use in the first place, or merely transfers the source. Nealon Neighbors organizer Elizabeth Houck commented in an email to the city after the March 26 meeting that she applauded the commission’s See GOLF CLUB WELL, page 6
How much should nonresidents pay to play in Menlo Park? By Sandy Brundage Almanac Staff Writer
By Gennady Sheyner Palo Alto Weekly
tion of a well in Nealon Park, which does not allow private uses without conditional permits. Another possible site on the short list — Jack Lyle Park — wouldn’t require a permit, but still leaves other concerns. Members also question whether the plan really reduces water
ow much should people who don’t live in the city pay to participate in Menlo Park’s recreation programs? The Parks and Recreation Commission recently took a look at whether a 35 percent surcharge for nonresidents is appropriate, and found the question intriguing enough to schedule a second discussion. The “nonresident” category includes those living in unincorporated Menlo Park. In January the city received a letter from Jon Kassow, who lives in Menlo Oaks — an area under county jurisdiction — asking why his family had to pay more and wait to register for popular classes such as gymnastics. “My interest here began when my daughter was ‘shut out’ of a town gymnastics program at Burgess,” Mr. Kassow told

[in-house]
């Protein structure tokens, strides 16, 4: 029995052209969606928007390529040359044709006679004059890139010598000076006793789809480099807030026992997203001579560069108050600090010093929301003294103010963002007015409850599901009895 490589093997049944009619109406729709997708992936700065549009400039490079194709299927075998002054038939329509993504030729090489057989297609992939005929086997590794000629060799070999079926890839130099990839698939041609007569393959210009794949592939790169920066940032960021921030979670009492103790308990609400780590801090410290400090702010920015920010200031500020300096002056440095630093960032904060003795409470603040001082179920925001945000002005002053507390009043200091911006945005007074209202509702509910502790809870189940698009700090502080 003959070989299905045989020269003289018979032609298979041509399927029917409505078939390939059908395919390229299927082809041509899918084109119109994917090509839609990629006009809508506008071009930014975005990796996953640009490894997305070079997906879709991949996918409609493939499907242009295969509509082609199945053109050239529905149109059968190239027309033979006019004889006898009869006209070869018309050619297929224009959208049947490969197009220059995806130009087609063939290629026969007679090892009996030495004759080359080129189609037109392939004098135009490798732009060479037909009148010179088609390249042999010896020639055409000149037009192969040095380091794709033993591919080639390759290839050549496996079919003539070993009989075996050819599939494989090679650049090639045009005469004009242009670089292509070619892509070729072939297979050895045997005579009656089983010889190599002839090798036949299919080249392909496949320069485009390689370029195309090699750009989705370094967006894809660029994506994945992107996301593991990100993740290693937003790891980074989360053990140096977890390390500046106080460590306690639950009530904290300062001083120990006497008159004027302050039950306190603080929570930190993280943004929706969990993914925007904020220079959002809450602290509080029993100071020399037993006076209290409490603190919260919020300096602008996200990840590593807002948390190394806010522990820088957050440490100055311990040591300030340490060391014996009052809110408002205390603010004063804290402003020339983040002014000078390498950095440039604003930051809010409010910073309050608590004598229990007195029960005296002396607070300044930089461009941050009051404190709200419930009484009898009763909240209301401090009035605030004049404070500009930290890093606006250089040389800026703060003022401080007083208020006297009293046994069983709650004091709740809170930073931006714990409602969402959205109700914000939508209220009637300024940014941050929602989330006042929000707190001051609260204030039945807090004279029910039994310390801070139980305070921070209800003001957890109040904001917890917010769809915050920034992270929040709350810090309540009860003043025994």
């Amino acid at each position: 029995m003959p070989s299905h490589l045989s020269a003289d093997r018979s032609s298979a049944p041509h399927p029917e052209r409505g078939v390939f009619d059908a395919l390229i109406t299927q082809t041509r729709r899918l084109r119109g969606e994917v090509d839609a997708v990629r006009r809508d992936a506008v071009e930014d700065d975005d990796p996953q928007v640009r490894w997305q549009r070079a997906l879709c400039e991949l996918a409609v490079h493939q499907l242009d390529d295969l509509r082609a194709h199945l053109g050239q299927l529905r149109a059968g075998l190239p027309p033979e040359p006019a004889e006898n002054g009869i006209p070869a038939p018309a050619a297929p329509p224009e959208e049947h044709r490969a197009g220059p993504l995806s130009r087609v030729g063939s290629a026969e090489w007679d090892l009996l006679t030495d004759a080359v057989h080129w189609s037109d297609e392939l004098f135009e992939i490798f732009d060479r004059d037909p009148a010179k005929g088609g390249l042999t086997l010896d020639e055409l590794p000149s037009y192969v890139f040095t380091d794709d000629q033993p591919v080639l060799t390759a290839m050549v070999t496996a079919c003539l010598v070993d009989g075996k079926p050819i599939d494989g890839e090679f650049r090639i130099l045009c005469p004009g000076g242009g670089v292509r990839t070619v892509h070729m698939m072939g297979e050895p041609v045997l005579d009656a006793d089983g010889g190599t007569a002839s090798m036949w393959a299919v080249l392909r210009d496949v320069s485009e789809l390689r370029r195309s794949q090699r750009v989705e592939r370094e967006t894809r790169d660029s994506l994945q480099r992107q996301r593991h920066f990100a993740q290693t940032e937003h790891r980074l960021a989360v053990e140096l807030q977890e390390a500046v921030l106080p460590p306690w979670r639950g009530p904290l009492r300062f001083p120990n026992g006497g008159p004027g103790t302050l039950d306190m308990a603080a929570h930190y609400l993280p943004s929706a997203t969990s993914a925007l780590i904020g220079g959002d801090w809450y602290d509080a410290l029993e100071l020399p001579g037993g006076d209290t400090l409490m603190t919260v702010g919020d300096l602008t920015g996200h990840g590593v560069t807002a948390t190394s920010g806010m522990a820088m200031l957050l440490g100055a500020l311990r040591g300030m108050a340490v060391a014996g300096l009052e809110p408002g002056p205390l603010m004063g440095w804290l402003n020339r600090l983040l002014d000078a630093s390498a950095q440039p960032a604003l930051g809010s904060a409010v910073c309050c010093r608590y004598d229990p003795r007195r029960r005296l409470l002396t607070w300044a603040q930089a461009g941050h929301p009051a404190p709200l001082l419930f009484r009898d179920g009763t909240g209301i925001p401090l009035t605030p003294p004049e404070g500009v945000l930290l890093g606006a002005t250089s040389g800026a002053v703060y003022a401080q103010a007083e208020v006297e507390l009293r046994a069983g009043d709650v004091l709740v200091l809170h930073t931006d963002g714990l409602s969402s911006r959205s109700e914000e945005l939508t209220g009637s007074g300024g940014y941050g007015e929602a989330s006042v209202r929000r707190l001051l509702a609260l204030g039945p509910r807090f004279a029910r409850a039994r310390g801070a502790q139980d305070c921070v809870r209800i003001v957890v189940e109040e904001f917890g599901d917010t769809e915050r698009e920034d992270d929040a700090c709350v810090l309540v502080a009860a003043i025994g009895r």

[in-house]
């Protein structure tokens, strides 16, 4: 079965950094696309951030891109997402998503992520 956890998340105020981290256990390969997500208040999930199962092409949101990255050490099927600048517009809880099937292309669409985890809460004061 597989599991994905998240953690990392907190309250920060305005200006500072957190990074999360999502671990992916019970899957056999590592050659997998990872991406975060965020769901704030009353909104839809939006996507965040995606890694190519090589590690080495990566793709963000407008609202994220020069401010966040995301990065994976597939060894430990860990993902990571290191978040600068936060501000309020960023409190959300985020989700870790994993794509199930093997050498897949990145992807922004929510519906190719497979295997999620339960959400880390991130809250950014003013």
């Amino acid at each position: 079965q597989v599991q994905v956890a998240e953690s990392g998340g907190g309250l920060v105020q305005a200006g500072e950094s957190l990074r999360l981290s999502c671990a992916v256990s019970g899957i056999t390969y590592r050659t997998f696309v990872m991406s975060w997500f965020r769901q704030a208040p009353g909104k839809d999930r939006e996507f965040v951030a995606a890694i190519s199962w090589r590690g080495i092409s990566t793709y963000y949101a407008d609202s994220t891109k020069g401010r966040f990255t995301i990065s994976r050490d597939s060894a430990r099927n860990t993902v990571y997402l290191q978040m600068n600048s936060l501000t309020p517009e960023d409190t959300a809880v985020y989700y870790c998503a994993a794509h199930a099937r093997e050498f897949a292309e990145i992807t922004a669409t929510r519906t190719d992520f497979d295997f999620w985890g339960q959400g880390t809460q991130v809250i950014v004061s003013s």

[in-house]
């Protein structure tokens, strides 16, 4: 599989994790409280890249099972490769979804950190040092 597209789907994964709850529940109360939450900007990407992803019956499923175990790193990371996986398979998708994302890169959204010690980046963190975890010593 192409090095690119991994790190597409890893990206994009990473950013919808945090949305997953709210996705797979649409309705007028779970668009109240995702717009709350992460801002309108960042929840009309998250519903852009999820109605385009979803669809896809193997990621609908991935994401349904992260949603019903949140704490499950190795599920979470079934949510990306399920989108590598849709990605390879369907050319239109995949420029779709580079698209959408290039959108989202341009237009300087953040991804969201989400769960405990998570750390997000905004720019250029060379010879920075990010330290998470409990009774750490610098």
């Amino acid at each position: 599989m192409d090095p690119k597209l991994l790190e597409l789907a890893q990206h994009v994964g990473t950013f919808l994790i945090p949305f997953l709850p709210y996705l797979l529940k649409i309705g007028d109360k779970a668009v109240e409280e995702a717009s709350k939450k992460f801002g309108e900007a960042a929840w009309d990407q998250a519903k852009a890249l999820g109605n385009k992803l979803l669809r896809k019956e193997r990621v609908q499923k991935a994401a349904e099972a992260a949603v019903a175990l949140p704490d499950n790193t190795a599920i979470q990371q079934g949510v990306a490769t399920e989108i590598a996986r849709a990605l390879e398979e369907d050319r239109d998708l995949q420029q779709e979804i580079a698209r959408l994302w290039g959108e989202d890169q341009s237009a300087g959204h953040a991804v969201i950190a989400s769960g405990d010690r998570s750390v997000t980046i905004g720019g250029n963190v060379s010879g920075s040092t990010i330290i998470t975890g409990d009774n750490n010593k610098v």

the Almanac. By the time the one-week waiting period for nonresident enrollment ended, the class was full, although his daughter had been able to take the class twice before. Mr. Kassow pointed out that families living in unincorporated areas still send their kids to Menlo Park schools, but between higher fees and late enrollment, children such as his daughter end up unable to take classes with their friends. According to city staff, nonresidents make up nearly half of the participants in Menlo Park’s recreation programs, with 16 percent coming from the unincorporated neighborhoods. The nonresident surcharge generates about $380,582 annually for Menlo Park. A survey of other Peninsula cities found an average surcharge of 25 percent for See MENLO PARK FEES, page 9
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CREEK JPA continued from page 5